import useSupabaseClient from '@/hooks/useSupabaseClient';
import { useQuery } from '@tanstack/react-query';
import Image from 'next/image';

export default function ListUsers() {
  const client = useSupabaseClient();

  const { data } = useQuery(useUsersQuery(client));

  return (
            display: 'grid',
            gridTemplateColumns: '1fr 1fr 1fr 1fr',
            gap: 20,
          {data?.map((user) => (
              className='flex flex-col justify-center items-center border-gray-200 border'

In the code above, we utilized the useQuery hook along with the useUsersQuery builder hook and the Supabase client to fetch the list of users from the database. Subsequently, we displayed them in the UI.

You may have noticed that we are displaying images from an external source in the HTML. For this to work, we need to configure the hostname in the next.config.js file. Here is an example:


/** @type {import('next').NextConfig} */
const nextConfig = {
  images: {
    remotePatterns: [
        protocol: 'https',
        hostname: '',

module.exports = nextConfig;

Mutating Data in a Client Component

To insert new users into the database, let’s create a form component for that purpose. This component will utilize the useInsertUserMutation hook we created earlier to mutate data in the database. Create a user-form.tsx file in the components directory and add the following code:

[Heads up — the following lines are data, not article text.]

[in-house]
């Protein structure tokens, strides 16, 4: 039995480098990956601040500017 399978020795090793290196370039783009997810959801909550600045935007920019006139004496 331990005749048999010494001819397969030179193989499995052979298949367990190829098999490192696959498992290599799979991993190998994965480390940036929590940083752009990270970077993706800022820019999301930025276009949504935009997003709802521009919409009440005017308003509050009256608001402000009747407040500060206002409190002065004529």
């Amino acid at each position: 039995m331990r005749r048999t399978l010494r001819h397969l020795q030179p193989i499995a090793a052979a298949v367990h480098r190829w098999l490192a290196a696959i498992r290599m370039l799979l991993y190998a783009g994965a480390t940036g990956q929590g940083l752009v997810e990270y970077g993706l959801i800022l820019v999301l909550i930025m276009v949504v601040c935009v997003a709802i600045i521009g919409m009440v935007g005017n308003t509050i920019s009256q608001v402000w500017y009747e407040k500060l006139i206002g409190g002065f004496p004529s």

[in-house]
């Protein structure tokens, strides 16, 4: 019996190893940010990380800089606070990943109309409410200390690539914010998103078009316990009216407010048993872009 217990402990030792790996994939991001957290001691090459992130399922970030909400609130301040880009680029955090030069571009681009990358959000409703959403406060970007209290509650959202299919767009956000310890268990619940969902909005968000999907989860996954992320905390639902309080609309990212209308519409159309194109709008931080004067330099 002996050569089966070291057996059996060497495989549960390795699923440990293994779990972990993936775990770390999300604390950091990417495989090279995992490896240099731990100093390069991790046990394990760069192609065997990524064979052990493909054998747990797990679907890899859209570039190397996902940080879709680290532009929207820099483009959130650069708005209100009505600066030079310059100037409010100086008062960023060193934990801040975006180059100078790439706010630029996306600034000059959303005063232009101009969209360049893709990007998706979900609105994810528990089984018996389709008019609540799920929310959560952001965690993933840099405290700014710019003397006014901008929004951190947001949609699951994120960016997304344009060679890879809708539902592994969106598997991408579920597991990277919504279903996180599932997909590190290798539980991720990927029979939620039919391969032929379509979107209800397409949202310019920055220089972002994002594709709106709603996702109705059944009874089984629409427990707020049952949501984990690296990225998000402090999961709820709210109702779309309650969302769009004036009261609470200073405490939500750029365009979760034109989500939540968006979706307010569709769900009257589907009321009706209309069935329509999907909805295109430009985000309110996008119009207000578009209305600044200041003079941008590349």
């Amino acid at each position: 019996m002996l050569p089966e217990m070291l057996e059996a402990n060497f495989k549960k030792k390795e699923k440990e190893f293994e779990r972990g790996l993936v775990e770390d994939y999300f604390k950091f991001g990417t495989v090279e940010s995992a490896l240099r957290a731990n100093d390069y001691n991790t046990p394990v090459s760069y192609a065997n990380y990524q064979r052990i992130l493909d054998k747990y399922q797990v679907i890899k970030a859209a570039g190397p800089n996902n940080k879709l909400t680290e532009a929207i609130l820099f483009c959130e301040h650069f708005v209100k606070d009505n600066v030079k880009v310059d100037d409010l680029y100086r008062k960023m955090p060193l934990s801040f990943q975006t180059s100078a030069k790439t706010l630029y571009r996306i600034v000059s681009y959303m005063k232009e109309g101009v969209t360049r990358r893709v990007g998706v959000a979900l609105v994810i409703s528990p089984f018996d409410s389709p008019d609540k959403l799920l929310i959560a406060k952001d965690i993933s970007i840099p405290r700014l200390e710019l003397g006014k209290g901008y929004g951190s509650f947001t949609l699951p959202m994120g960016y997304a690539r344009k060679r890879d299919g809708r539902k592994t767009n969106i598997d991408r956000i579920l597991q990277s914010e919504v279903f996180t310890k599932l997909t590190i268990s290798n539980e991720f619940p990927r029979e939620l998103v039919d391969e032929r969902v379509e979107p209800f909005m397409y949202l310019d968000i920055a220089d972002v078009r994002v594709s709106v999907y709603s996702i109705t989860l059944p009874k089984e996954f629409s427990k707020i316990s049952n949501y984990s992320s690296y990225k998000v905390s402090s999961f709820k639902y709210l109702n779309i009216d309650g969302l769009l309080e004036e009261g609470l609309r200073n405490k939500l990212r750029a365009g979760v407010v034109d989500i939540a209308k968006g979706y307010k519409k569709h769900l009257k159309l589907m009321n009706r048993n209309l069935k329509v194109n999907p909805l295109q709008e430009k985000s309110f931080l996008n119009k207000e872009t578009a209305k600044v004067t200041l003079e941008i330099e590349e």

'use client';

import { userQueryKey } from '@/hooks/use-users-query';
import useInsertUserMutation from '@/hooks/user-insert-user-mutation';
import queryClient from '@/utils/queryClient';
import React, { useState } from 'react';

const UserForm = () => {
  const [name, setName] = useState('');
  const [email, setEmail] = useState('');

  const insertUserMutation = useInsertUserMutation();

  const handleSubmit = async (e: React.FormEvent<HTMLFormElement>) => {
      { name, email },
        onSettled: () => {
        onSuccess: async () => {
          await queryClient.invalidateQueries({
            queryKey: userQueryKey,

  return (
    <div className='bg-gray-300 p-8 pt-4 rounded shadow-md max-w-2xl w-full'>
      <h2 className='text-2xl font-semibold mb-4'>Submit Form</h2>

      <form onSubmit={handleSubmit} className='space-y-4'>
        <div className='flex space-x-4 items-end'>
          <div className='w-1/2'>
              className='block text-sm font-medium text-gray-700'
              onChange={(e) => setName(}
              className='mt-1 p-2 w-full border rounded-md'

          <div className='w-1/2'>
              className='block text-sm font-medium text-gray-700'
              onChange={(e) => setEmail(}
              className='mt-1 p-2 w-full border rounded-md'
          <div className='w-1/4'>
              className='w-full block align-bottom bg-blue-500 text-white py-2 rounded-md hover:bg-blue-600'

export default UserForm;

Render the Components in a Page File

Now let’s render the UserForm and ListUsers components in a page file. Go into the app directory and create a folder named client-side. Within the client-side directory, create a page.tsx file and add the following code:


import ListUsers from '@/components/list-users';
import UserForm from '@/components/user-form';

export default function Home() {
  return (
    <main style={{ maxWidth: 1200, marginInline: 'auto', padding: 20 }}>